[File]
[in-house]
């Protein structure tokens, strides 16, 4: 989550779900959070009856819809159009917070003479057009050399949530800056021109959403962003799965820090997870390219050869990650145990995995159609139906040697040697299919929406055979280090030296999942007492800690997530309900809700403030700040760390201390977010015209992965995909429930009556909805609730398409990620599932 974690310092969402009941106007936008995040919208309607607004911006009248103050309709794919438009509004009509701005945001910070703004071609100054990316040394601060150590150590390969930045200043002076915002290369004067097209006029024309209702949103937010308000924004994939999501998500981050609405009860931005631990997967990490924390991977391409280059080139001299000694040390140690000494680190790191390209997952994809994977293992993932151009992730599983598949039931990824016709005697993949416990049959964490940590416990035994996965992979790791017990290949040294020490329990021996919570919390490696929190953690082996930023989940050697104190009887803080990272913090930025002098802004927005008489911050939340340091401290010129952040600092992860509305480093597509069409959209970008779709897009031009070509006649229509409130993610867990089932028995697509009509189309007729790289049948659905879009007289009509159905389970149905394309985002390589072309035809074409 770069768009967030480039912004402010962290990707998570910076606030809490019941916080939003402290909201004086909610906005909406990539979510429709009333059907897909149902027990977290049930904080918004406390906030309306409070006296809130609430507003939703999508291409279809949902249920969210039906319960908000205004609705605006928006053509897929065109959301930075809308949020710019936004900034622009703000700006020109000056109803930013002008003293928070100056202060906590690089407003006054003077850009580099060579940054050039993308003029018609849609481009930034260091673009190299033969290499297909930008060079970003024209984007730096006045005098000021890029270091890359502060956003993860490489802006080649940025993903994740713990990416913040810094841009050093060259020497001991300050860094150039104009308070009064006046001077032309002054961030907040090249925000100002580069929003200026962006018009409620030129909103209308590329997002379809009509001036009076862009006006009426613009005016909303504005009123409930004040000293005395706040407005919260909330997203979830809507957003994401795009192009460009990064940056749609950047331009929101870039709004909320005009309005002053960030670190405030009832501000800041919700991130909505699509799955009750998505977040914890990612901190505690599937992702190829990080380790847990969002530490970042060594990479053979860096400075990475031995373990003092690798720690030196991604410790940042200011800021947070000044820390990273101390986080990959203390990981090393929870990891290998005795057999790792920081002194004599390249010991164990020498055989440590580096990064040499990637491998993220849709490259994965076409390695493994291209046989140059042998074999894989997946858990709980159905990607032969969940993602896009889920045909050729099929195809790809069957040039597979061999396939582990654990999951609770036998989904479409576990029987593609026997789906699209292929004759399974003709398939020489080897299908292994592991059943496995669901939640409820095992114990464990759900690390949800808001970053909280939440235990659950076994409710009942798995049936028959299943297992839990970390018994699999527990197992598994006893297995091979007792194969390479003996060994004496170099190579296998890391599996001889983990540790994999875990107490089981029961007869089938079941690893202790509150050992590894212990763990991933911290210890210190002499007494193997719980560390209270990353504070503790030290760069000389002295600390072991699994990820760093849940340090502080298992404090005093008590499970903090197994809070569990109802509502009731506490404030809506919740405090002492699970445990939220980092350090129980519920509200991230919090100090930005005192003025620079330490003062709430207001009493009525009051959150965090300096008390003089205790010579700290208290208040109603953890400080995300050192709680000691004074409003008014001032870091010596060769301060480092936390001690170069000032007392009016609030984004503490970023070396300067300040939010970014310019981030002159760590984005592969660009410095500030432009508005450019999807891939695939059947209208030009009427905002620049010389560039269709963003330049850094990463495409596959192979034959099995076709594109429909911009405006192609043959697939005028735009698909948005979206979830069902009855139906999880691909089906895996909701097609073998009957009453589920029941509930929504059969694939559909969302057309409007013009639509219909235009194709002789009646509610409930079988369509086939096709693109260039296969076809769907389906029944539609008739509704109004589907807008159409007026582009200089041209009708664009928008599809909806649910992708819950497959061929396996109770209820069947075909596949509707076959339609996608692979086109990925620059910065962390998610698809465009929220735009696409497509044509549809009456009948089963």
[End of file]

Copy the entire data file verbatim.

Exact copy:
[in-house]
């Protein structure tokens, strides 16, 4: 989550779900959070009856819809159009917070003479057009050399949530800056021109959403962003799965820090997870390219050869990650145990995995159609139906040697040697299919929406055979280090030296999942007492800690997530309900809700403030700040760390201390977010015209992965995909429930009556909805609730398409990620599932 974690310092969402009941106007936008995040919208309607607004911006009248103050309709794919438009509004009509701005945001910070703004071609100054990316040394601060150590150590390969930045200043002076915002290369004067097209006029024309209702949103937010308000924004994939999501998500981050609405009860931005631990997967990490924390991977391409280059080139001299000694040390140690000494680190790191390209997952994809994977293992993932151009992730599983598949039931990824016709005697993949416990049959964490940590416990035994996965992979790791017990290949040294020490329990021996919570919390490696929190953690082996930023989940050697104190009887803080990272913090930025002098802004927005008489911050939340340091401290010129952040600092992860509305480093597509069409959209970008779709897009031009070509006649229509409130993610867990089932028995697509009509189309007729790289049948659905879009007289009509159905389970149905394309985002390589072309035809074409 770069768009967030480039912004402010962290990707998570910076606030809490019941916080939003402290909201004086909610906005909406990539979510429709009333059907897909149902027990977290049930904080918004406390906030309306409070006296809130609430507003939703999508291409279809949902249920969210039906319960908000205004609705605006928006053509897929065109959301930075809308949020710019936004900034622009703000700006020109000056109803930013002008003293928070100056202060906590690089407003006054003077850009580099060579940054050039993308003029018609849609481009930034260091673009190299033969290499297909930008060079970003024209984007730096006045005098000021890029270091890359502060956003993860490489802006080649940025993903994740713990990416913040810094841009050093060259020497001991300050860094150039104009308070009064006046001077032309002054961030907040090249925000100002580069929003200026962006018009409620030129909103209308590329997002379809009509001036009076862009006006009426613009005016909303504005009123409930004040000293005395706040407005919260909330997203979830809507957003994401795009192009460009990064940056749609950047331009929101870039709004909320005009309005002053960030670190405030009832501000800041919700991130909505699509799955009750998505977040914890990612901190505690599937992702190829990080380790847990969002530490970042060594990479053979860096400075990475031995373990003092690798720690030196991604410790940042200011800021947070000044820390990273101390986080990959203390990981090393929870990891290998005795057999790792920081002194004599390249010991164990020498055989440590580096990064040499990637491998993220849709490259994965076409390695493994291209046989140059042998074999894989997946858990709980159905990607032969969940993602896009889920045909050729099929195809790809069957040039597979061999396939582990654990999951609770036998989904479409576990029987593609026997789906699209292929004759399974003709398939020489080897299908292994592991059943496995669901939640409820095992114990464990759900690390949800808001970053909280939440235990659950076994409710009942798995049936028959299943297992839990970390018994699999527990197992598994006893297995091979007792194969390479003996060994004496170099190579296998890391599996001889983990540790994999875990107490089981029961007869089938079941690893202790509150050992590894212990763990991933911290210890210190002499007494193997719980560390209270990353504070503790030290760069000389002295600390072991699994990820760093849940340090502080298992404090005093008590499970903090197994809070569990109802509502009731506490404030809506919740405090002492699970445990939220980092350090129980519920509200991230919090100090930005005192003025620079330490003062709430207001009493009525009051959150965090300096008390003089205790010579700290208290208040109603953890400080995300050192709680000691004074409003008014001032870091010596060769301060480092936390001690170069000032007392009016609030984004503490970023070396300067300040939010970014310019981030002159760590984005592969660009410095500030432009508005450019999807891939695939059947209208030009009427905002620049010389560039269709963003330049850094990463495409596959192979034959099995076709594109429909911009405006192609043959697939005028735009698909948005979206979830069902009855139906999880691909089906895996909701097609073998009957009453589920029941509930929504059969694939559909969302057309409007013009639509219909235009194709002789009646509610409930079988369509086939096709693109260039296969076809769907389906029944539609008739509704109004589907807008159409007026582009200089041209009708664009928008599809909806649910992708819950497959061929396996109770209820069947075909596949509707076959339609996608692979086109990925620059910065962390998610698809465009929220735009696409497509044509549809009456009948089963």